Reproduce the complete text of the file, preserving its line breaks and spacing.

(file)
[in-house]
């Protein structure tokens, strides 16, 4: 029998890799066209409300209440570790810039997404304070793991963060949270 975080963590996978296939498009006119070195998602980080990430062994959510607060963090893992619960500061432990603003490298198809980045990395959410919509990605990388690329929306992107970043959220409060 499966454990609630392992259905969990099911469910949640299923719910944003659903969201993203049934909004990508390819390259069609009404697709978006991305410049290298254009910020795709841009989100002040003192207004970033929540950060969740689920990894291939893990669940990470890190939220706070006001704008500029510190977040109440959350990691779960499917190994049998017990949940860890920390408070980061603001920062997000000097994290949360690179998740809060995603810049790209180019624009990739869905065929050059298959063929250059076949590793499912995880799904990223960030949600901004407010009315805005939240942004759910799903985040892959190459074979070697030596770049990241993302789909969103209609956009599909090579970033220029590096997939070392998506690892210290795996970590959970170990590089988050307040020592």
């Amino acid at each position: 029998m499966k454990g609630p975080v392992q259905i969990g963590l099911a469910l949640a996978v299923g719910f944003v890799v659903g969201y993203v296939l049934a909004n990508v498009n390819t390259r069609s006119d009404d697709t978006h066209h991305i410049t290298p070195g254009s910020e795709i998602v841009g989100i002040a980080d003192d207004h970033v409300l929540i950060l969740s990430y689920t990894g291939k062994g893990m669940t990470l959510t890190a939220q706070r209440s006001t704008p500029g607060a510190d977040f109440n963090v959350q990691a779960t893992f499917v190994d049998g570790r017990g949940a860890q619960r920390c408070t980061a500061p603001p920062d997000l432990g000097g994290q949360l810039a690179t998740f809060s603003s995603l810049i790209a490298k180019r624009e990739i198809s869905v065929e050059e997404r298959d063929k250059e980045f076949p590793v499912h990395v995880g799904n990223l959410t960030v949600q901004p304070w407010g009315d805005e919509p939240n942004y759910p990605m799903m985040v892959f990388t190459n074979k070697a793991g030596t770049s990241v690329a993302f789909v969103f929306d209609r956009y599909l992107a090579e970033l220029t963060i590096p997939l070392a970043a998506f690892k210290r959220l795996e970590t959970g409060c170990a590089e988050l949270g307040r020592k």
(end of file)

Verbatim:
[in-house]
């Protein structure tokens, strides 16, 4: 029998890799066209409300209440570790810039997404304070793991963060949270 975080963590996978296939498009006119070195998602980080990430062994959510607060963090893992619960500061432990603003490298198809980045990395959410919509990605990388690329929306992107970043959220409060 499966454990609630392992259905969990099911469910949640299923719910944003659903969201993203049934909004990508390819390259069609009404697709978006991305410049290298254009910020795709841009989100002040003192207004970033929540950060969740689920990894291939893990669940990470890190939220706070006001704008500029510190977040109440959350990691779960499917190994049998017990949940860890920390408070980061603001920062997000000097994290949360690179998740809060995603810049790209180019624009990739869905065929050059298959063929250059076949590793499912995880799904990223960030949600901004407010009315805005939240942004759910799903985040892959190459074979070697030596770049990241993302789909969103209609956009599909090579970033220029590096997939070392998506690892210290795996970590959970170990590089988050307040020592």
């Amino acid at each position: 029998m499966k454990g609630p975080v392992q259905i969990g963590l099911a469910l949640a996978v299923g719910f944003v890799v659903g969201y993203v296939l049934a909004n990508v498009n390819t390259r069609s006119d009404d697709t978006h066209h991305i410049t290298p070195g254009s910020e795709i998602v841009g989100i002040a980080d003192d207004h970033v409300l929540i950060l969740s990430y689920t990894g291939k062994g893990m669940t990470l959510t890190a939220q706070r209440s006001t704008p500029g607060a510190d977040f109440n963090v959350q990691a779960t893992f499917v190994d049998g570790r017990g949940a860890q619960r920390c408070t980061a500061p603001p920062d997000l432990g000097g994290q949360l810039a690179t998740f809060s603003s995603l810049i790209a490298k180019r624009e990739i198809s869905v065929e050059e997404r298959d063929k250059e980045f076949p590793v499912h990395v995880g799904n990223l959410t960030v949600q901004p304070w407010g009315d805005e919509p939240n942004y759910p990605m799903m985040v892959f990388t190459n074979k070697a793991g030596t770049s990241v690329a993302f789909v969103f929306d209609r956009y599909l992107a090579e970033l220029t963060i590096p997939l070392a970043a998506f690892k210290r959220l795996e970590t959970g409060c170990a590089e988050l949270g307040r020592k």